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Publication numberUS20040247863 A1
Publication typeApplication
Application numberUS 10/796,889
Publication dateDec 9, 2004
Filing dateMar 9, 2004
Priority dateSep 24, 1998
Publication number10796889, 796889, US 2004/0247863 A1, US 2004/247863 A1, US 20040247863 A1, US 20040247863A1, US 2004247863 A1, US 2004247863A1, US-A1-20040247863, US-A1-2004247863, US2004/0247863A1, US2004/247863A1, US20040247863 A1, US20040247863A1, US2004247863 A1, US2004247863A1
InventorsLeonard Scott
Original AssigneeScott Leonard James
Export CitationBiBTeX, EndNote, RefMan
External Links: USPTO, USPTO Assignment, Espacenet
Multilayer composite; displaying image; second layer is cut or scored to remove segment; joining using adhesive
US 20040247863 A1
Abstract
A composite label including a first layer adapted to display an image at a first major surface of the label and a second layer adapted to display an image at a second major surface of the label, the second layer including a removable portion adapted to be removed from the label and secured to another object, and wherein the first and second layers are formed of materials that are selected such that the second layer may be cut or scored so as to define the removable portion, without compromising the integrity of the first layer.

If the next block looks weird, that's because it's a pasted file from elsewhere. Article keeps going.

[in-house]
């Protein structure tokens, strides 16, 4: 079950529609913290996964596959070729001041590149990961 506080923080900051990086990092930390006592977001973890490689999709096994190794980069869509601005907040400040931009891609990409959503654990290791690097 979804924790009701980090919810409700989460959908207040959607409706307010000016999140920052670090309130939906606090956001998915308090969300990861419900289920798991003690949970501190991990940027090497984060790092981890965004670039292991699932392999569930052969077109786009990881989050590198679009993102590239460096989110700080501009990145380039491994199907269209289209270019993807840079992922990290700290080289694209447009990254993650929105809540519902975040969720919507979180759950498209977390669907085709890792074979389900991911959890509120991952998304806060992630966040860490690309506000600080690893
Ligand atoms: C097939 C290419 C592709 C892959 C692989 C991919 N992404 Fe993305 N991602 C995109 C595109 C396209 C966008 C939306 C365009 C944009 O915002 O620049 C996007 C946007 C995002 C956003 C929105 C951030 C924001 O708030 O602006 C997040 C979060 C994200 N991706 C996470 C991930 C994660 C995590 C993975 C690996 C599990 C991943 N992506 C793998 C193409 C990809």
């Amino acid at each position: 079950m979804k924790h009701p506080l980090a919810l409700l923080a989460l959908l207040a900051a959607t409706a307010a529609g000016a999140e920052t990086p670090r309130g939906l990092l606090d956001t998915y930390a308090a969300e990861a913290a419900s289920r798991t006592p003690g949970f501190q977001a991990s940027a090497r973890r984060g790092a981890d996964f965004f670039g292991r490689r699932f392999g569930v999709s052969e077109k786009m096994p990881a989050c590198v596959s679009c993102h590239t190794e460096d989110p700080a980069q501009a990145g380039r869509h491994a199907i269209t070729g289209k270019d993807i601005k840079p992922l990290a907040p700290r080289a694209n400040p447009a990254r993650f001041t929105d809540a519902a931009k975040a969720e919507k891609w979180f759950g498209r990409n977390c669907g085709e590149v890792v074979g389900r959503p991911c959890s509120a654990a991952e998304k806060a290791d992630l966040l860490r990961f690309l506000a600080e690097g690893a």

Images(5)
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Claims(47)
I claim:
1. A composite label comprising a first layer adapted to display an image at a first major surface of the label and a second layer adapted to display an image at a second major surface of the label, the second layer including a removable portion adapted to be removed from the label and secured to another object, and wherein the first and second layers are formed of materials that are selected such that the second layer may be cut or scored so as to define the removable portion, without compromising the integrity of the first layer.